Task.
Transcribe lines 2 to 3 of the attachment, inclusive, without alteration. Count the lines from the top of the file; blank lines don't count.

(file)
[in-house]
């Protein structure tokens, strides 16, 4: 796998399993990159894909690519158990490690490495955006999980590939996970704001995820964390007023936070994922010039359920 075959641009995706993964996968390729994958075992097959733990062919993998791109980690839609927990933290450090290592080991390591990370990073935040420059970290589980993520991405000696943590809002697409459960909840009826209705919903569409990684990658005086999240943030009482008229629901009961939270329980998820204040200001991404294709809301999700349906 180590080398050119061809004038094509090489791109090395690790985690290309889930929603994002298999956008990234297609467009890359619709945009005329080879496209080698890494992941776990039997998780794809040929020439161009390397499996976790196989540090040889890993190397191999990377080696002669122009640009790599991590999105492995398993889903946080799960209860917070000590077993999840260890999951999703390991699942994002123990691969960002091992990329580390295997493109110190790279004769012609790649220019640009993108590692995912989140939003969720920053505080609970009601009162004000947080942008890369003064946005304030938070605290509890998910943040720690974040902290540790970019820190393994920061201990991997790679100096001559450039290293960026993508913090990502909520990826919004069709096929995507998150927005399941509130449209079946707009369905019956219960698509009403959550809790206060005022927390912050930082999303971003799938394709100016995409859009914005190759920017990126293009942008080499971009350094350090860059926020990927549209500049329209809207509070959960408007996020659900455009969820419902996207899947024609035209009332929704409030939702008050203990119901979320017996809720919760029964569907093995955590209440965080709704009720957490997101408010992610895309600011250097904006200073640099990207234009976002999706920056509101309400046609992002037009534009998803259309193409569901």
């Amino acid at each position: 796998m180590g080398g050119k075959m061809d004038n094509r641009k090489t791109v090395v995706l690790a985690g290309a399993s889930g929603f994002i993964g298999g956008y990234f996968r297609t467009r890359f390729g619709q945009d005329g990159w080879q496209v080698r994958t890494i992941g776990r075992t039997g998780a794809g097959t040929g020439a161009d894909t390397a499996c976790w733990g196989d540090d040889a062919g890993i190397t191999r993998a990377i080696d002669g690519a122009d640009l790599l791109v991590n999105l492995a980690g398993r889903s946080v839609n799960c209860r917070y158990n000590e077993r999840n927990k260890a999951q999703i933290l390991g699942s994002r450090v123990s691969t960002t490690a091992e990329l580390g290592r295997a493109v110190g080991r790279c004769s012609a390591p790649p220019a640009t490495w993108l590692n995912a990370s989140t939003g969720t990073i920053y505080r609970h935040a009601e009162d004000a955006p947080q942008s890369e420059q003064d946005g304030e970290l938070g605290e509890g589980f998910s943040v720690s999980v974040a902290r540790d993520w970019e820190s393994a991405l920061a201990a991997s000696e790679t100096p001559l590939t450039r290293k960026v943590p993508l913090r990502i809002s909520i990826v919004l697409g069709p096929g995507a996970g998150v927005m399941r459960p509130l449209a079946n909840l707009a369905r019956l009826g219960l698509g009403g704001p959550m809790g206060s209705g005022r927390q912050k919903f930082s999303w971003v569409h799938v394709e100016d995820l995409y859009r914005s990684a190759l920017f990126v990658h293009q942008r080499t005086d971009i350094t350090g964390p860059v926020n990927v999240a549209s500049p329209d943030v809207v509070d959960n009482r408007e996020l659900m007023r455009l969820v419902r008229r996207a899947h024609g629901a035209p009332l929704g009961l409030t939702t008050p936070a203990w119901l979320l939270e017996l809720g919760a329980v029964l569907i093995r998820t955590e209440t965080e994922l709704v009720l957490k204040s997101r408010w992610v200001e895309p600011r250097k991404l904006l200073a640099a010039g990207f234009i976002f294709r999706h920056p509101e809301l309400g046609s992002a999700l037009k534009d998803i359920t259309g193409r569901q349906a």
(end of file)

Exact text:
């Protein structure tokens, strides 16, 4: 796998399993990159894909690519158990490690490495955006999980590939996970704001995820964390007023936070994922010039359920 075959641009995706993964996968390729994958075992097959733990062919993998791109980690839609927990933290450090290592080991390591990370990073935040420059970290589980993520991405000696943590809002697409459960909840009826209705919903569409990684990658005086999240943030009482008229629901009961939270329980998820204040200001991404294709809301999700349906 180590080398050119061809004038094509090489791109090395690790985690290309889930929603994002298999956008990234297609467009890359619709945009005329080879496209080698890494992941776990039997998780794809040929020439161009390397499996976790196989540090040889890993190397191999990377080696002669122009640009790599991590999105492995398993889903946080799960209860917070000590077993999840260890999951999703390991699942994002123990691969960002091992990329580390295997493109110190790279004769012609790649220019640009993108590692995912989140939003969720920053505080609970009601009162004000947080942008890369003064946005304030938070605290509890998910943040720690974040902290540790970019820190393994920061201990991997790679100096001559450039290293960026993508913090990502909520990826919004069709096929995507998150927005399941509130449209079946707009369905019956219960698509009403959550809790206060005022927390912050930082999303971003799938394709100016995409859009914005190759920017990126293009942008080499971009350094350090860059926020990927549209500049329209809207509070959960408007996020659900455009969820419902996207899947024609035209009332929704409030939702008050203990119901979320017996809720919760029964569907093995955590209440965080709704009720957490997101408010992610895309600011250097904006200073640099990207234009976002999706920056509101309400046609992002037009534009998803259309193409569901």
């Amino acid at each position: 796998m180590g080398g050119k075959m061809d004038n094509r641009k090489t791109v090395v995706l690790a985690g290309a399993s889930g929603f994002i993964g298999g956008y990234f996968r297609t467009r890359f390729g619709q945009d005329g990159w080879q496209v080698r994958t890494i992941g776990r075992t039997g998780a794809g097959t040929g020439a161009d894909t390397a499996c976790w733990g196989d540090d040889a062919g890993i190397t191999r993998a990377i080696d002669g690519a122009d640009l790599l791109v991590n999105l492995a980690g398993r889903s946080v839609n799960c209860r917070y158990n000590e077993r999840n927990k260890a999951q999703i933290l390991g699942s994002r450090v123990s691969t960002t490690a091992e990329l580390g290592r295997a493109v110190g080991r790279c004769s012609a390591p790649p220019a640009t490495w993108l590692n995912a990370s989140t939003g969720t990073i920053y505080r609970h935040a009601e009162d004000a955006p947080q942008s890369e420059q003064d946005g304030e970290l938070g605290e509890g589980f998910s943040v720690s999980v974040a902290r540790d993520w970019e820190s393994a991405l920061a201990a991997s000696e790679t100096p001559l590939t450039r290293k960026v943590p993508l913090r990502i809002s909520i990826v919004l697409g069709p096929g995507a996970g998150v927005m399941r459960p509130l449209a079946n909840l707009a369905r019956l009826g219960l698509g009403g704001p959550m809790g206060s209705g005022r927390q912050k919903f930082s999303w971003v569409h799938v394709e100016d995820l995409y859009r914005s990684a190759l920017f990126v990658h293009q942008r080499t005086d971009i350094t350090g964390p860059v926020n990927v999240a549209s500049p329209d943030v809207v509070d959960n009482r408007e996020l659900m007023r455009l969820v419902r008229r996207a899947h024609g629901a035209p009332l929704g009961l409030t939702t008050p936070a203990w119901l979320l939270e017996l809720g919760a329980v029964l569907i093995r998820t955590e209440t965080e994922l709704v009720l957490k204040s997101r408010w992610v200001e895309p600011r250097k991404l904006l200073a640099a010039g990207f234009i976002f294709r999706h920056p509101e809301l309400g046609s992002a999700l037009k534009d998803i359920t259309g193409r569901q349906a």